"Travelocity Travel Phone (Beyond E-Tech K250)"
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CNET First Look
CNET First Look
Travelocity Travel Phone (Beyond E-Tech K250)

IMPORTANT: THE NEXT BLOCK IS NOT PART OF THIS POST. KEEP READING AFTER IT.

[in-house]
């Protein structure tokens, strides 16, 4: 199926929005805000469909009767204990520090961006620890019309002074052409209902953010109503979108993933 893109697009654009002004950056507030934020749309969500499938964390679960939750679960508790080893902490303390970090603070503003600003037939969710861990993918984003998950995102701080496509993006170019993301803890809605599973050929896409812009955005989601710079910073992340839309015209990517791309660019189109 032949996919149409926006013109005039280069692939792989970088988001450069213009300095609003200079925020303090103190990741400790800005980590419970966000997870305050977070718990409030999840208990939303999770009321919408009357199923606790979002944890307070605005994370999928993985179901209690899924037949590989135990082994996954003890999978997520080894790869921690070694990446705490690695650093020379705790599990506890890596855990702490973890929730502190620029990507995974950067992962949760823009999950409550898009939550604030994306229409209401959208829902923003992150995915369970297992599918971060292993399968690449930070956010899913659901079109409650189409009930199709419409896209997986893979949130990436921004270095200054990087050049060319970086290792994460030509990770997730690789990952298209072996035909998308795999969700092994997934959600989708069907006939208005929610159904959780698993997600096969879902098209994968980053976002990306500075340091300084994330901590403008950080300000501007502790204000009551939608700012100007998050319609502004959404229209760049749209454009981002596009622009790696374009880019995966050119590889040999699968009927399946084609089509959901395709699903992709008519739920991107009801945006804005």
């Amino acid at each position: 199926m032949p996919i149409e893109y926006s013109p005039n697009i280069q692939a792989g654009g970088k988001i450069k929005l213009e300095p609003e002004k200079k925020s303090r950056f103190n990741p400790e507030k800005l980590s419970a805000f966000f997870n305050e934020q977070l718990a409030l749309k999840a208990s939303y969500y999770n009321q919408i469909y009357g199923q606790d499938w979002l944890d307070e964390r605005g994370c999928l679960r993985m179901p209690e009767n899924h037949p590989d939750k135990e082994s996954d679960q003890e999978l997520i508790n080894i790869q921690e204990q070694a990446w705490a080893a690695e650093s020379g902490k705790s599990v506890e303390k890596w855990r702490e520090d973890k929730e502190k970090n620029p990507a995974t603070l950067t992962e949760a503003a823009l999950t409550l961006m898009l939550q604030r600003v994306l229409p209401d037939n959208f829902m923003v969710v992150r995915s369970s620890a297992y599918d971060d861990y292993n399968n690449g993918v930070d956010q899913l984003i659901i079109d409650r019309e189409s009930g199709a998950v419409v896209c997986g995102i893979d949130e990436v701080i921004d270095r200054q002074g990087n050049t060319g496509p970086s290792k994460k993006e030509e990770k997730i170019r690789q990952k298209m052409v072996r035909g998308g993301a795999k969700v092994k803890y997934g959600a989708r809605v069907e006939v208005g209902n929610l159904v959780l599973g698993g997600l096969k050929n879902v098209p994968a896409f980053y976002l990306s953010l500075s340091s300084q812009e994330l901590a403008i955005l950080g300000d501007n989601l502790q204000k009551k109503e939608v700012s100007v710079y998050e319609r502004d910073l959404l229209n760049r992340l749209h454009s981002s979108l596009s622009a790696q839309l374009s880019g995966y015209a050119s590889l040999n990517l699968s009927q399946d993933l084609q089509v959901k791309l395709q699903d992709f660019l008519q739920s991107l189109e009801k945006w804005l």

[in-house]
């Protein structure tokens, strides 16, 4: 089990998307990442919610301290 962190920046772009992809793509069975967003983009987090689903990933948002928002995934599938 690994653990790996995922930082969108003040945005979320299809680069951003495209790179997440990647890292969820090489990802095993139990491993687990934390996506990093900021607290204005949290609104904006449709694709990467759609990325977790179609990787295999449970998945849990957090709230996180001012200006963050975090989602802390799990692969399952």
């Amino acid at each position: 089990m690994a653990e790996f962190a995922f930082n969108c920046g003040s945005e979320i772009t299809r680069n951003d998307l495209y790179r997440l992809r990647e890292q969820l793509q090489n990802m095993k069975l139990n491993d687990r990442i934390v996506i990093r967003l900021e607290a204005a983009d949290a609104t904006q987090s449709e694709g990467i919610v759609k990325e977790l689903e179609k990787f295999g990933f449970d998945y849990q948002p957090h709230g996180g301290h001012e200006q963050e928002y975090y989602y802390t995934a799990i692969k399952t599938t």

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>> Hi! I'm Kent Sherman, Senior Editor here at CNET.com. Today, we take a first look at the Travelocity Travel Phone. The Travelocity didn't actually make this phone, what they did is they just put a little bit of content on it, and I got to stress "a little bit." The phone is actually imported by Beyond E-tech, which has brought us the Chinese-made dual SIM card phones. This phone doesn't fall under the Duet name, but it does have two SIM card slots. So the whole idea is it's unlock, so you can travel, you can take your US SIM card, leave it on the phone, and get your calls from your home number and then you can put it in a prepaid SIM card from anywhere you travel and make local calls there. I've used a phone like this before in traveling, and it is great to get calls to both numbers. Now, the Duet W002 was a direct ruboff of the iPhone, not a very good one I might add. This phone mimics a combination of Sony Ericsson models; probably the closest one is the W995a, now that's a Walkman model. The curve end right here, the curve end on the top, the real thin slider, some of the keypad design, the navigation array, and also there's a Walkman logo, at least almost looks like a Walkman logo behind the battery cover. I don't understand the point of that at all. Again, it looks a lot like a Sony Ericsson phone, that's what it's really trying to be. Unfortunately, display has a much lower resolution than most of your basic Sony Ericsson model. It is 65,000 colors, not the greatest pixel count, so graphics and photos are just gonna look okay. The menus are easy to use. You could dial and text quickly on the keypad. Mostly, it is a bit cramped in the numbers and the letters. And the keys are pretty small, so if you have visual impairments, you're going to want to take this one for a test drive first. Also the navigation radio. You see there are two talk keys, that's for calling from either SIM. It's pretty easy to do that, you just dial a number and then you press either SIM, the talk button for SIM 1 or the talk button for SIM 2. Here at the back, there's a camera lens and a flash. Now, this is 8 megapixel. This is not even close to 8 megapixel. It's actually a VGA camera. I have no idea why they basically lie and tell us it's 8 megapixel, it just baffles me, I didn't mean it. If they told us VGA, I'd expect VGA, and I'd be fine with that, but you look at this and say, "Huh, it's 8 megapixel," you go in and you don't get a resolution above VGA, so that's disappointing. Camera is not good at all. Media player is just it. Voice recorder not great. You see this is not a media phone at all. It's really for making calls, sending messages, and that's it. But I think when you're traveling, that's really all you want anyway. There's this antenna that pops up that takes you to the TV function which the Duet phones had, that is analog TV, so good luck finding analog TV signals. All we can get here is just a bunch of statics, so I don't really understand the point of that. Overall, as far as the dual SIM card phones we've looked at, there haven't been a real respectable bunch. This is probably the second one I like the most behind the Duet D88, the other--the two touchscreen phones, I didn't like at all. This is fine. I just wished they had been a little more truthful about the camera. And just for making calls, and you can get pass the--anything get passed the mimicking design, then it's not a bad option. I'm Kent Sherman and this is the Travelocity Travel Phone.
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